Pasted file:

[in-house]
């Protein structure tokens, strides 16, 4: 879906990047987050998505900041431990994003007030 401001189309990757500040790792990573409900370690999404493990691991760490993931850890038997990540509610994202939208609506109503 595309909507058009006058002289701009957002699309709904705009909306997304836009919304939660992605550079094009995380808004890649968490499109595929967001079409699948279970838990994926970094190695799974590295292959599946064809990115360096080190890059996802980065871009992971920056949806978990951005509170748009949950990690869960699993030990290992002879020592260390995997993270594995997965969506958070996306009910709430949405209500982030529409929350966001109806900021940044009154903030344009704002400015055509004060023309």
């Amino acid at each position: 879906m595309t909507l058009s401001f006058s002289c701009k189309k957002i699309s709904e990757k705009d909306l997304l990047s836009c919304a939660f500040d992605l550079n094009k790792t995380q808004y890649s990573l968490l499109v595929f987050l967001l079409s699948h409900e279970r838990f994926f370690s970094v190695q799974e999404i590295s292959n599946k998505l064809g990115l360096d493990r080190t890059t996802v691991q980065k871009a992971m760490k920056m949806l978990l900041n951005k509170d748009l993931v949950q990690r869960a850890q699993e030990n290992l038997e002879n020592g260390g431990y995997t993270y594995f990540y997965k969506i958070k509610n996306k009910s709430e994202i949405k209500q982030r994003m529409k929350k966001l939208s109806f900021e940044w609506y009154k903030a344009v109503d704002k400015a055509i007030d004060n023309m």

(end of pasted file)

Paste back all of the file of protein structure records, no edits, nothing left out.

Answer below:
[in-house]
């Protein structure tokens, strides 16, 4: 879906990047987050998505900041431990994003007030 401001189309990757500040790792990573409900370690999404493990691991760490993931850890038997990540509610994202939208609506109503 595309909507058009006058002289701009957002699309709904705009909306997304836009919304939660992605550079094009995380808004890649968490499109595929967001079409699948279970838990994926970094190695799974590295292959599946064809990115360096080190890059996802980065871009992971920056949806978990951005509170748009949950990690869960699993030990290992002879020592260390995997993270594995997965969506958070996306009910709430949405209500982030529409929350966001109806900021940044009154903030344009704002400015055509004060023309």
């Amino acid at each position: 879906m595309t909507l058009s401001f006058s002289c701009k189309k957002i699309s709904e990757k705009d909306l997304l990047s836009c919304a939660f500040d992605l550079n094009k790792t995380q808004y890649s990573l968490l499109v595929f987050l967001l079409s699948h409900e279970r838990f994926f370690s970094v190695q799974e999404i590295s292959n599946k998505l064809g990115l360096d493990r080190t890059t996802v691991q980065k871009a992971m760490k920056m949806l978990l900041n951005k509170d748009l993931v949950q990690r869960a850890q699993e030990n290992l038997e002879n020592g260390g431990y995997t993270y594995f990540y997965k969506i958070k509610n996306k009910s709430e994202i949405k209500q982030r994003m529409k929350k966001l939208s109806f900021e940044w609506y009154k903030a344009v109503d704002k400015a055509i007030d004060n023309m």